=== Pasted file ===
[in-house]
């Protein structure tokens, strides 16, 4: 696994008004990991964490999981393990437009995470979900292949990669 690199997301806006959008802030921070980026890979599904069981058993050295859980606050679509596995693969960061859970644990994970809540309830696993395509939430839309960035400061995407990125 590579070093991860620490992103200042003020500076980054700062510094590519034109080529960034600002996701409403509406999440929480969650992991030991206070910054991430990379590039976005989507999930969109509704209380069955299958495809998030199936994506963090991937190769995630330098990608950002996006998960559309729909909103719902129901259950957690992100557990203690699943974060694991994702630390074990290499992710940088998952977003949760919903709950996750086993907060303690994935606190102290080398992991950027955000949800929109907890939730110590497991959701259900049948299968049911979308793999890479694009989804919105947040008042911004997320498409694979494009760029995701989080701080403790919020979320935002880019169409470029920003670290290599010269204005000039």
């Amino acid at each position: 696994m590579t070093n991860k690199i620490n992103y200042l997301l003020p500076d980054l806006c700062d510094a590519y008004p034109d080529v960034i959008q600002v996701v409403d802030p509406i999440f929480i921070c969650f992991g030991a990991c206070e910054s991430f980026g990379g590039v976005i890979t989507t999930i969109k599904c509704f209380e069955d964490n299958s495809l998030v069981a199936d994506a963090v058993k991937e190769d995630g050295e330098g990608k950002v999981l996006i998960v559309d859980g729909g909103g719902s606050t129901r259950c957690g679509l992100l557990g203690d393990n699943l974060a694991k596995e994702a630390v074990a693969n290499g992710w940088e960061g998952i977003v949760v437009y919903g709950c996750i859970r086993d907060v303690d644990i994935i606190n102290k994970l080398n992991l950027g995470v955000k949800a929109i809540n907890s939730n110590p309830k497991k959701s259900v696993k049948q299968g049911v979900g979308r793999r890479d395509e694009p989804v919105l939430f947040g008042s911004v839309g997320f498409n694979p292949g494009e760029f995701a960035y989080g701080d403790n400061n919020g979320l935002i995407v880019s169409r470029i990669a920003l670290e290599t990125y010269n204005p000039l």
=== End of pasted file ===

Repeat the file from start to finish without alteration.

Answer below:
[in-house]
């Protein structure tokens, strides 16, 4: 696994008004990991964490999981393990437009995470979900292949990669 690199997301806006959008802030921070980026890979599904069981058993050295859980606050679509596995693969960061859970644990994970809540309830696993395509939430839309960035400061995407990125 590579070093991860620490992103200042003020500076980054700062510094590519034109080529960034600002996701409403509406999440929480969650992991030991206070910054991430990379590039976005989507999930969109509704209380069955299958495809998030199936994506963090991937190769995630330098990608950002996006998960559309729909909103719902129901259950957690992100557990203690699943974060694991994702630390074990290499992710940088998952977003949760919903709950996750086993907060303690994935606190102290080398992991950027955000949800929109907890939730110590497991959701259900049948299968049911979308793999890479694009989804919105947040008042911004997320498409694979494009760029995701989080701080403790919020979320935002880019169409470029920003670290290599010269204005000039």
């Amino acid at each position: 696994m590579t070093n991860k690199i620490n992103y200042l997301l003020p500076d980054l806006c700062d510094a590519y008004p034109d080529v960034i959008q600002v996701v409403d802030p509406i999440f929480i921070c969650f992991g030991a990991c206070e910054s991430f980026g990379g590039v976005i890979t989507t999930i969109k599904c509704f209380e069955d964490n299958s495809l998030v069981a199936d994506a963090v058993k991937e190769d995630g050295e330098g990608k950002v999981l996006i998960v559309d859980g729909g909103g719902s606050t129901r259950c957690g679509l992100l557990g203690d393990n699943l974060a694991k596995e994702a630390v074990a693969n290499g992710w940088e960061g998952i977003v949760v437009y919903g709950c996750i859970r086993d907060v303690d644990i994935i606190n102290k994970l080398n992991l950027g995470v955000k949800a929109i809540n907890s939730n110590p309830k497991k959701s259900v696993k049948q299968g049911v979900g979308r793999r890479d395509e694009p989804v919105l939430f947040g008042s911004v839309g997320f498409n694979p292949g494009e760029f995701a960035y989080g701080d403790n400061n919020g979320l935002i995407v880019s169409r470029i990669a920003l670290e290599t990125y010269n204005p000039l």